Civil engineering drives construction growth in April

Markit CIPS May 2017An increase in civil engineering and residential building activity has fuelled the biggest monthly output rise of the year so far in the UK construction sector, new figures have shown.

The latest Markit/CIPS UK Construction Purchasing Managers’ Index rose to 53.1 in April from 52.2 in March.

Civil engineering work enjoyed its sharpest increase since March 2016 while the acceleration of residential jobs also reached a four-month high.

The number of new jobs created also hit its strongest level since May 2016.

Respondents to the monthly survey of construction purchasing managers have linked the growth to the resilient economic backdrop and a sustained improvement in client demand.

Meanwhile, robust demand for construction materials and upward pressure on costs from sterling depreciation resulted in another steep increase in input prices during April.

Tim Moore, senior economist at IHS Markit and author of the Markit/CIPS Construction PMI, said: “April’s survey reveals a positive start to the second quarter of 2017, with a robust upturn in civil engineering activity helping to boost the construction industry. There were also more encouraging signs from the house-building sector, as growth recovered to its strongest so far this year. However, the performance of the commercial building sector remained subdued in the context of the past four years.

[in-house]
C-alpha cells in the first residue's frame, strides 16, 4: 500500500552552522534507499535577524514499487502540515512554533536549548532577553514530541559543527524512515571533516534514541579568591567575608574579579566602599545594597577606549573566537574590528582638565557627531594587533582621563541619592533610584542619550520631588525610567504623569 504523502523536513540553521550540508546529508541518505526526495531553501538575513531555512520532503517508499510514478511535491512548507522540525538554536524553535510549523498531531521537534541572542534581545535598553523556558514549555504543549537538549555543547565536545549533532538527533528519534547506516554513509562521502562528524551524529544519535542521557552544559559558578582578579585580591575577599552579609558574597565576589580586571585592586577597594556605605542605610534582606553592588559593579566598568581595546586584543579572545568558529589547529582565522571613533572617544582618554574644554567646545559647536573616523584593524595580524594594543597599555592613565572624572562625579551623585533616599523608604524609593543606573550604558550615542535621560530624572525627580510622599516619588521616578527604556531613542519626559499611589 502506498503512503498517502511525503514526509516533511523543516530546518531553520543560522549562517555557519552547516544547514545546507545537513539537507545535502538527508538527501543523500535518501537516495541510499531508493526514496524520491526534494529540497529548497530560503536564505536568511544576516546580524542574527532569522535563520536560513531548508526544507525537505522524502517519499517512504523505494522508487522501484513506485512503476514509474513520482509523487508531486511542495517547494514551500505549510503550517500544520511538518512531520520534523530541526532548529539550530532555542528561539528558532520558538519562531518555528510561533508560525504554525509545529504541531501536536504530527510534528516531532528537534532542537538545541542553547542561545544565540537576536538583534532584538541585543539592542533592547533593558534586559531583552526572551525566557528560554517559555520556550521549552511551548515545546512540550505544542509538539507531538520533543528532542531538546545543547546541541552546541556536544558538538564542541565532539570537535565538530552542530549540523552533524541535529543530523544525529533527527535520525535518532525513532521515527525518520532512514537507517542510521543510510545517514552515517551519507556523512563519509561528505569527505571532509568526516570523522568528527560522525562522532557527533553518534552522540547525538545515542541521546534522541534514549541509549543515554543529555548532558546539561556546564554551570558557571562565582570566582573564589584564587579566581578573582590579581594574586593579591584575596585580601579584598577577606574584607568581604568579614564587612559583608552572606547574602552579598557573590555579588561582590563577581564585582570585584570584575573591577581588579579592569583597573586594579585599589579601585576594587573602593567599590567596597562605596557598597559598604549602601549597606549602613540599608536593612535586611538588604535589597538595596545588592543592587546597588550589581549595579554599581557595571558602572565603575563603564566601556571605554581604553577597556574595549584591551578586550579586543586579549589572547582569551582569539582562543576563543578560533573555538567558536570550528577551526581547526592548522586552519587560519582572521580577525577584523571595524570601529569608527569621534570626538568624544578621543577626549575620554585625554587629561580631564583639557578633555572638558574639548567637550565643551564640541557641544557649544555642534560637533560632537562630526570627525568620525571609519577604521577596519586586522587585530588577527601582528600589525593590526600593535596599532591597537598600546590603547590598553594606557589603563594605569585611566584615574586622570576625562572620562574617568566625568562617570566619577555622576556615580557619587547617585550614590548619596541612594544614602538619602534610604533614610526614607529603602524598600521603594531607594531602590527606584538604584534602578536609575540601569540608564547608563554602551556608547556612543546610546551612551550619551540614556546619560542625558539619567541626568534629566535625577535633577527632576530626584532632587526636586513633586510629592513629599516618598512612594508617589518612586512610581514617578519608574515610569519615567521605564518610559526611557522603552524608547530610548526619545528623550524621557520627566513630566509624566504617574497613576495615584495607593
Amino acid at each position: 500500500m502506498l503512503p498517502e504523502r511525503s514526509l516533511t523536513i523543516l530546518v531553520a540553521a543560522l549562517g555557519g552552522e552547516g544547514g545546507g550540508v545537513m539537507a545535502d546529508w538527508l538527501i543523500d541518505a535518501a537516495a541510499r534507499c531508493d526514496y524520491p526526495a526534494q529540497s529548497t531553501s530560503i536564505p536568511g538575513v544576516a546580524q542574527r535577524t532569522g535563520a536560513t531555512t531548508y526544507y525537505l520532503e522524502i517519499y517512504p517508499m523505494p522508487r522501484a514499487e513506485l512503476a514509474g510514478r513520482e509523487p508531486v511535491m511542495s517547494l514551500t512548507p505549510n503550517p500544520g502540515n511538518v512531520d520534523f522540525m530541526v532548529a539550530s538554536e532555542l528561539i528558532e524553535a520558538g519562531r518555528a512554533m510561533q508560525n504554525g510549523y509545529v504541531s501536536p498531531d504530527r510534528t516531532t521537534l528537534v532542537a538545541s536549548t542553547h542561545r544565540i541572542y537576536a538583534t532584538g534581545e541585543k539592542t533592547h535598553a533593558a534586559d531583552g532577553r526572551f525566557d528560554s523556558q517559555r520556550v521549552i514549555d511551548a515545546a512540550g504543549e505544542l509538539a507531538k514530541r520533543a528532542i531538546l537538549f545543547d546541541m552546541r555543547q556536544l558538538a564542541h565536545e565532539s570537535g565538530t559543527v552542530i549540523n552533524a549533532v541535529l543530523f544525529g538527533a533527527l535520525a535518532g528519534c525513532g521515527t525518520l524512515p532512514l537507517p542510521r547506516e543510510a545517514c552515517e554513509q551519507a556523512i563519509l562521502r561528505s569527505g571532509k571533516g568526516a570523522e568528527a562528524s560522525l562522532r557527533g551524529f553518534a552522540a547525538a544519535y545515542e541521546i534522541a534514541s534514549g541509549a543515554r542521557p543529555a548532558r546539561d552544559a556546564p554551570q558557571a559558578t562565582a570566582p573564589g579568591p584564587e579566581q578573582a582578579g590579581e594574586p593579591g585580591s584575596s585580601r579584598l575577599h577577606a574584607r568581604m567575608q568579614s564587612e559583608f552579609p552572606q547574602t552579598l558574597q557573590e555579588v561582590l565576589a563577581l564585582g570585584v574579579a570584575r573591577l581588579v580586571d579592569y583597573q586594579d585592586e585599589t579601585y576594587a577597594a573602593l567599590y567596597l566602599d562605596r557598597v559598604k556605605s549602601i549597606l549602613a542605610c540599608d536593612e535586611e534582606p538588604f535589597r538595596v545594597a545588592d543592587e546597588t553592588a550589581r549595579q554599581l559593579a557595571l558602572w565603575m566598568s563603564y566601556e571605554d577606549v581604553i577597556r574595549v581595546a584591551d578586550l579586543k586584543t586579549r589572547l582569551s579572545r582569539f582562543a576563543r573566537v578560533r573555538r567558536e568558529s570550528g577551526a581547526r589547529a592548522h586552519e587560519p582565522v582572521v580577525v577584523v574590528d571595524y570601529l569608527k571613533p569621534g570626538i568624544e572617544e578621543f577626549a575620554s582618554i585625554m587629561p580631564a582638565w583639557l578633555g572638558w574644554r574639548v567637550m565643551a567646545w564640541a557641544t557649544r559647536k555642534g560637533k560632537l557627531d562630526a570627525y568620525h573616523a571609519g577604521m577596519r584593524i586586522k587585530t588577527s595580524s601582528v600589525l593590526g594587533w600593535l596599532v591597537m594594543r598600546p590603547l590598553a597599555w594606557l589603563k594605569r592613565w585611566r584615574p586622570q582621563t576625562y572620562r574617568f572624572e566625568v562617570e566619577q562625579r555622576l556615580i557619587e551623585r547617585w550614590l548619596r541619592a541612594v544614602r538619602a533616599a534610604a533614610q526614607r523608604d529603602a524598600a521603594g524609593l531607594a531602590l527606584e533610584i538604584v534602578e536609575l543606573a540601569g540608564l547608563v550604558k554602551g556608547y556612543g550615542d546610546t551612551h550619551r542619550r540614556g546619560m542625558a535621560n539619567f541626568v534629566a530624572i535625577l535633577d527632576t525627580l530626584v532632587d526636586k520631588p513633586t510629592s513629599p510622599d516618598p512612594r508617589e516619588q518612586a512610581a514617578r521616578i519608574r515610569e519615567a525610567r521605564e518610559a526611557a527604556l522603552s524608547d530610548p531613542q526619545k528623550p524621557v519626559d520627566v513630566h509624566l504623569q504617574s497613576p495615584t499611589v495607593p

“UK construction companies noted that the resilient economic backdrop helped to drive up client spending in April. Greater workloads led to the fastest pace of job creation since May 2016 and a continued squeeze on subcontractor availability.

“Supply chain pressures also intensified, as highlighted by the largest lengthening of delivery times for almost two years. A sharp rate of input cost inflation persisted in April, reflecting an ongoing pass through of higher commodity prices, imported goods and energy costs. However, the recent recovery in sterling may have started to help limit some cost pressures in April, as the overall rate of input price inflation moderated to a six-month low.”

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